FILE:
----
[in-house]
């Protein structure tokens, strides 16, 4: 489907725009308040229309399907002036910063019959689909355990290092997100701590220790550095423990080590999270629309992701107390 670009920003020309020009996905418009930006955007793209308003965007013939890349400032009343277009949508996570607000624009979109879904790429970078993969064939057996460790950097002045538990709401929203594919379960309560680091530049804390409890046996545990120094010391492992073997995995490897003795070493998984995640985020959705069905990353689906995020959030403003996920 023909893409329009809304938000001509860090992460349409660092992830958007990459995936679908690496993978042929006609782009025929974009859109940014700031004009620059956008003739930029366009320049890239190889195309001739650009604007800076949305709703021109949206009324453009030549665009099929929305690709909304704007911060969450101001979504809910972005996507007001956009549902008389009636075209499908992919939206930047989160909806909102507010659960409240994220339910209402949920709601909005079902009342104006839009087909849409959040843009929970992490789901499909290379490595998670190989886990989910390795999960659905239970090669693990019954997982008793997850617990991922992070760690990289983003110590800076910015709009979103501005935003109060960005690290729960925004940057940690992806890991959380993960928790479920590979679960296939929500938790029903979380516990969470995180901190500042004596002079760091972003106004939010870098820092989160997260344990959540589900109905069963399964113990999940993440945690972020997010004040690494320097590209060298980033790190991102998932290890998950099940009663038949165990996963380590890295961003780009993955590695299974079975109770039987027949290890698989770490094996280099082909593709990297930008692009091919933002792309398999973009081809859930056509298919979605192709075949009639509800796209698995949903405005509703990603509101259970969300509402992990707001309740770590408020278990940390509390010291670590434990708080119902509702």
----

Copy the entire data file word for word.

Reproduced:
[in-house]
């Protein structure tokens, strides 16, 4: 489907725009308040229309399907002036910063019959689909355990290092997100701590220790550095423990080590999270629309992701107390 670009920003020309020009996905418009930006955007793209308003965007013939890349400032009343277009949508996570607000624009979109879904790429970078993969064939057996460790950097002045538990709401929203594919379960309560680091530049804390409890046996545990120094010391492992073997995995490897003795070493998984995640985020959705069905990353689906995020959030403003996920 023909893409329009809304938000001509860090992460349409660092992830958007990459995936679908690496993978042929006609782009025929974009859109940014700031004009620059956008003739930029366009320049890239190889195309001739650009604007800076949305709703021109949206009324453009030549665009099929929305690709909304704007911060969450101001979504809910972005996507007001956009549902008389009636075209499908992919939206930047989160909806909102507010659960409240994220339910209402949920709601909005079902009342104006839009087909849409959040843009929970992490789901499909290379490595998670190989886990989910390795999960659905239970090669693990019954997982008793997850617990991922992070760690990289983003110590800076910015709009979103501005935003109060960005690290729960925004940057940690992806890991959380993960928790479920590979679960296939929500938790029903979380516990969470995180901190500042004596002079760091972003106004939010870098820092989160997260344990959540589900109905069963399964113990999940993440945690972020997010004040690494320097590209060298980033790190991102998932290890998950099940009663038949165990996963380590890295961003780009993955590695299974079975109770039987027949290890698989770490094996280099082909593709990297930008692009091919933002792309398999973009081809859930056509298919979605192709075949009639509800796209698995949903405005509703990603509101259970969300509402992990707001309740770590408020278990940390509390010291670590434990708080119902509702």